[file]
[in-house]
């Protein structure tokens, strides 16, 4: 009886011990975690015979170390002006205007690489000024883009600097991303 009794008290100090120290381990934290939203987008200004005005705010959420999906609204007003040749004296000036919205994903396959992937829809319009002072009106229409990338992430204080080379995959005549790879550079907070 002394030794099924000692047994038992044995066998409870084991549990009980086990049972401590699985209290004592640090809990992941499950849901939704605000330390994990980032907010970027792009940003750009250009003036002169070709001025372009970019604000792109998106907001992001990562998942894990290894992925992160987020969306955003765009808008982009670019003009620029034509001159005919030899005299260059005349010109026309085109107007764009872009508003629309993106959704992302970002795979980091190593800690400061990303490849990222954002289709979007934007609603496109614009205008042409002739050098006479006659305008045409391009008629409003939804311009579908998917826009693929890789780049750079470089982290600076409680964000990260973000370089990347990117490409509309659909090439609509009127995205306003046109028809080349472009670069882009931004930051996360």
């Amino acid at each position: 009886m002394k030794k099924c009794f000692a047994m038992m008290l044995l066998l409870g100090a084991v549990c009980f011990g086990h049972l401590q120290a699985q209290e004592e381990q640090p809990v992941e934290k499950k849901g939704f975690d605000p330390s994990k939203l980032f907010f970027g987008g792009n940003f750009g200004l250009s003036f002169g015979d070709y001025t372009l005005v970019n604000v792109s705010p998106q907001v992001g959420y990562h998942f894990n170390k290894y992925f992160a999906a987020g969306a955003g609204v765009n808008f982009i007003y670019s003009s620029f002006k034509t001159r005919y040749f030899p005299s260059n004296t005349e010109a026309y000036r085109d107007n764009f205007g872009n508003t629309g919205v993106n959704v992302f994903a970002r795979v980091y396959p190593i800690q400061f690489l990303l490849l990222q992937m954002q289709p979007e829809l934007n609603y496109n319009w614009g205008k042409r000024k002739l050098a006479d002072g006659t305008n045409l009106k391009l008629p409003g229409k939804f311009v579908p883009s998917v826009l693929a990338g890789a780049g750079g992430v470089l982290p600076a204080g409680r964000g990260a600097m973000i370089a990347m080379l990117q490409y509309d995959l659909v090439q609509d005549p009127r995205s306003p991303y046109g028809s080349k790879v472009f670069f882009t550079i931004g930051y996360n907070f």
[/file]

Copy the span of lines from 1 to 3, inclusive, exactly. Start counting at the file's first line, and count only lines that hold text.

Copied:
[in-house]
């Protein structure tokens, strides 16, 4: 009886011990975690015979170390002006205007690489000024883009600097991303 009794008290100090120290381990934290939203987008200004005005705010959420999906609204007003040749004296000036919205994903396959992937829809319009002072009106229409990338992430204080080379995959005549790879550079907070 002394030794099924000692047994038992044995066998409870084991549990009980086990049972401590699985209290004592640090809990992941499950849901939704605000330390994990980032907010970027792009940003750009250009003036002169070709001025372009970019604000792109998106907001992001990562998942894990290894992925992160987020969306955003765009808008982009670019003009620029034509001159005919030899005299260059005349010109026309085109107007764009872009508003629309993106959704992302970002795979980091190593800690400061990303490849990222954002289709979007934007609603496109614009205008042409002739050098006479006659305008045409391009008629409003939804311009579908998917826009693929890789780049750079470089982290600076409680964000990260973000370089990347990117490409509309659909090439609509009127995205306003046109028809080349472009670069882009931004930051996360």
């Amino acid at each position: 009886m002394k030794k099924c009794f000692a047994m038992m008290l044995l066998l409870g100090a084991v549990c009980f011990g086990h049972l401590q120290a699985q209290e004592e381990q640090p809990v992941e934290k499950k849901g939704f975690d605000p330390s994990k939203l980032f907010f970027g987008g792009n940003f750009g200004l250009s003036f002169g015979d070709y001025t372009l005005v970019n604000v792109s705010p998106q907001v992001g959420y990562h998942f894990n170390k290894y992925f992160a999906a987020g969306a955003g609204v765009n808008f982009i007003y670019s003009s620029f002006k034509t001159r005919y040749f030899p005299s260059n004296t005349e010109a026309y000036r085109d107007n764009f205007g872009n508003t629309g919205v993106n959704v992302f994903a970002r795979v980091y396959p190593i800690q400061f690489l990303l490849l990222q992937m954002q289709p979007e829809l934007n609603y496109n319009w614009g205008k042409r000024k002739l050098a006479d002072g006659t305008n045409l009106k391009l008629p409003g229409k939804f311009v579908p883009s998917v826009l693929a990338g890789a780049g750079g992430v470089l982290p600076a204080g409680r964000g990260a600097m973000i370089a990347m080379l990117q490409y509309d995959l659909v090439q609509d005549p009127r995205s306003p991303y046109g028809s080349k790879v472009f670069f882009t550079i931004g930051y996360n907070f």